Gombey Festival To Kick Off Next Week

September 28, 2018

The Department of Community and Cultural Affairs is inviting the public to come out and enjoy the 2018 Bermuda International Gombey Festival, which runs from October 4 to October 7.

A spokesperson said, “The public may recall that the event was expanded last year from a one-day event to an entire weekend.”

Minister of Social Development and Sports Michael Weeks said, “I want to encourage the public to come out and enjoy this dazzling, energetic, cultural display. To have so many of the troupes gather together in celebration of our proud heritage is an opportunity not to be missed.

“The Gombey Festival is held annually to provide continued exposure to the folk art traditions of this important cultural heritage. The Gombey is an iconic symbol of Bermuda, reflecting the island’s blend of African, indigenous peoples, Caribbean and British cultures, incorporating them over time into a unique performance art, full of colourful and intricate masquerade, dance and drumming.”

Slideshow from last year’s Gombey Festival:


“The traditions have been passed down orally from one generation to the next within families and the Captains of each troupe determine the direction of the troupe and style that is taught.

“Thus within troupes there can be found subtle but distinct differences in beats, dances, costumes, headdresses, by which they can each be recognised. Freedom dance, junkanoo, cockfights, biblical stories, slow dance, fast dance, snake dance, and rushing back are all elements to watch for when observing a Gombey performance.”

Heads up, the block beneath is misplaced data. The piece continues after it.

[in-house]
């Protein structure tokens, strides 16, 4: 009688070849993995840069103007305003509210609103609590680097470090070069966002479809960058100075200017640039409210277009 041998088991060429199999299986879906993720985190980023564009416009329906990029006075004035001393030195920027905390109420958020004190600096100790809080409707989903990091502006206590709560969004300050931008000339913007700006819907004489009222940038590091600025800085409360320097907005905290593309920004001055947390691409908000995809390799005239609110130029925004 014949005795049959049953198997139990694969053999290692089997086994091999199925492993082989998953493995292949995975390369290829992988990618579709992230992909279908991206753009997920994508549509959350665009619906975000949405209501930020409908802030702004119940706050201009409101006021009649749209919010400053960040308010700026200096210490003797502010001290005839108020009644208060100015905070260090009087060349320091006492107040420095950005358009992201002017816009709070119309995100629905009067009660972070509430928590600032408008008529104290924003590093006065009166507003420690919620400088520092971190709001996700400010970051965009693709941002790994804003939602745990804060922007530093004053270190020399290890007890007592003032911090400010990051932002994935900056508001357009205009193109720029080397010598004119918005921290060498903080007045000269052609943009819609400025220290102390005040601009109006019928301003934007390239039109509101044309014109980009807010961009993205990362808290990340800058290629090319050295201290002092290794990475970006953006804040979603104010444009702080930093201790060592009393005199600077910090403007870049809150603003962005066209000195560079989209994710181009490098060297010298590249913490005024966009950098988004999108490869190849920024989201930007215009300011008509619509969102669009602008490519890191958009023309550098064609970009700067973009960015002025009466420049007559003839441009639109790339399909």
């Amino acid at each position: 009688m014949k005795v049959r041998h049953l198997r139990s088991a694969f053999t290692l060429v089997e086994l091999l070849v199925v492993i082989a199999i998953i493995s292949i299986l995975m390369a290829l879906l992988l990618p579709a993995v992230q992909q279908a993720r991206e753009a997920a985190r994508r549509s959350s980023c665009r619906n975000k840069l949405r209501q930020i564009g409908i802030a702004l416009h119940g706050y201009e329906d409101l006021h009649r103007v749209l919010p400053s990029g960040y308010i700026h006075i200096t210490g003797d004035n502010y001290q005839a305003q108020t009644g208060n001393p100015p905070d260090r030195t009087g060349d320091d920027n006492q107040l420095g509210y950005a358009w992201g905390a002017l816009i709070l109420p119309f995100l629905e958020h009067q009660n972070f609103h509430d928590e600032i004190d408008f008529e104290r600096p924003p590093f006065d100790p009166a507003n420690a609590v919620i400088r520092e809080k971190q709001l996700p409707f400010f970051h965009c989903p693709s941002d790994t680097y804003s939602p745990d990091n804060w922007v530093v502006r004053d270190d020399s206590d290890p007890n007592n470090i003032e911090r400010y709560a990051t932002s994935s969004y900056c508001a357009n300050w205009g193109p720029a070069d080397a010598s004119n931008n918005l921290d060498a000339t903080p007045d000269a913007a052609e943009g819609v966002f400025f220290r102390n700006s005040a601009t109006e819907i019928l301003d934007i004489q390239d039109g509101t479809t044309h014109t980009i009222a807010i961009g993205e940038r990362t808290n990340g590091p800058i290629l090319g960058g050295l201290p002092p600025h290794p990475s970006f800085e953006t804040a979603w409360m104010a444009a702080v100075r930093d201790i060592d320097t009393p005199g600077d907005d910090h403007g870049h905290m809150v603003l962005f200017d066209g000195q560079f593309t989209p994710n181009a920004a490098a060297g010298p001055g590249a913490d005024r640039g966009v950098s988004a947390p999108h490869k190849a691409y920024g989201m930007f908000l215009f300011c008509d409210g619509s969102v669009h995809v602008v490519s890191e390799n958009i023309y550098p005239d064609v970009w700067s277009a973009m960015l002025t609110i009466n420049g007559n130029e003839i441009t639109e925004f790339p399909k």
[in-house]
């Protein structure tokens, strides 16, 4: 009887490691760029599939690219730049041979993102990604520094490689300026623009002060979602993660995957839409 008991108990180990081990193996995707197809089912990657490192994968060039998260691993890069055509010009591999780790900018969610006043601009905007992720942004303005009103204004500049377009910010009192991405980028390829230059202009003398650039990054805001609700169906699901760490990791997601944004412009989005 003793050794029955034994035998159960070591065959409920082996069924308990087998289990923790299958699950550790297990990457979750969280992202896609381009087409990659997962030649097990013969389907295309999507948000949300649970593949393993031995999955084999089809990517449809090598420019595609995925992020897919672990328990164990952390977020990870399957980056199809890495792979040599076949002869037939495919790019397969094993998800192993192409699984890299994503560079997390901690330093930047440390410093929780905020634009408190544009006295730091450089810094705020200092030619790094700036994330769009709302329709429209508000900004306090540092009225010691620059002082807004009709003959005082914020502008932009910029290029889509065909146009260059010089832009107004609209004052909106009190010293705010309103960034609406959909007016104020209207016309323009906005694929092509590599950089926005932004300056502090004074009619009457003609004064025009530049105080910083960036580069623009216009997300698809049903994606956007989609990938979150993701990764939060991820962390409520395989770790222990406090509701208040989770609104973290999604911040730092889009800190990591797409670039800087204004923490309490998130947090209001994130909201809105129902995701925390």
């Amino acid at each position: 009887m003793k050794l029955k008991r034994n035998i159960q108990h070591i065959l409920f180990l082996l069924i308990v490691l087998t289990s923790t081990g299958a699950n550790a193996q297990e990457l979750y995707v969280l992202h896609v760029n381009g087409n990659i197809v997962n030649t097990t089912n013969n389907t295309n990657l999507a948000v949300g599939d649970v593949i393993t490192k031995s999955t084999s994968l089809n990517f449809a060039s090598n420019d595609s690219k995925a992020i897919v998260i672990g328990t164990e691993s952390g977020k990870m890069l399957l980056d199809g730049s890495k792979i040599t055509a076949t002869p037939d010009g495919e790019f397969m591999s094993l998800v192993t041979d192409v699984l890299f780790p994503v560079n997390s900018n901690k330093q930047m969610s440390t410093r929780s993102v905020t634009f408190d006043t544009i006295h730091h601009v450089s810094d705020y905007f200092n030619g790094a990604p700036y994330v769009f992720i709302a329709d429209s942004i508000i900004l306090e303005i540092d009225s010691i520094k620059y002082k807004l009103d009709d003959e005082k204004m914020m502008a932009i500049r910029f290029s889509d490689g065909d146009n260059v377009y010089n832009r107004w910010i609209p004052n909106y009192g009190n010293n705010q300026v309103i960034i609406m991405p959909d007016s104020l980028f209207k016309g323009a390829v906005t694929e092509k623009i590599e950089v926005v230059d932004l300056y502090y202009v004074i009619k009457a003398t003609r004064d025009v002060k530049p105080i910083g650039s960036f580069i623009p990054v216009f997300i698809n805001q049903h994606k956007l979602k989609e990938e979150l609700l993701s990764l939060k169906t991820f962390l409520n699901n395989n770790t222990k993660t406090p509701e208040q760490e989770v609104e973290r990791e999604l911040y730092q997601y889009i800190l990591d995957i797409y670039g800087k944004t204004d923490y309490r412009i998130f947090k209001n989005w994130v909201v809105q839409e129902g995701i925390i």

“Overseas guests attending the 2018 Bermuda International Gombey Festival include the mask-wearing Shortknee from Grenada and Mr. Zayd Saleem from the Moko Jumbie of the US Virgin Islands who will be performing at the Showcase on Saturday.

“The mask-wearing Shortknee is the most compelling icon of Grenada’s annual Carnival, drawing on masquerade traditions that have been made in Grenada and the Caribbean, Europe and Africa. The Shortknee wears a wire screen mask over a powder-whitened face; players sing in the familiar ‘call and response’ style.

“Shortknee bands do not have a musical section; instead they make rhythmic stomping with the bells around their ankles. Many Shortknee songs point to the character’s self-appointed role as moral police, viewing Carnival as a place to ritualize social relations and, indeed, strengthen social bonds.

“Moko Jumbies have been in the Virgin Island’s cultural heritage for over 200 years and can be traced to Africa as far back as the 13th and 14th centuries. They are viewed as symbols of history, culture, and heritage. West Africans view a Moko Jumbie as a seeker or a protector and their tallness is symbolic of the power of God. These characters make long strides and are balanced on stilts that can be from ten to fifteen feet in height.

“Also featuring in the festival are the Bermuda Donquili – a local group that learn and celebrate the traditional drum beats and dances of West Africa.

The line-up of events for the weekend:

Thursday, October 4, 2018: Made in Bermuda Nights: Gombey Festival Edition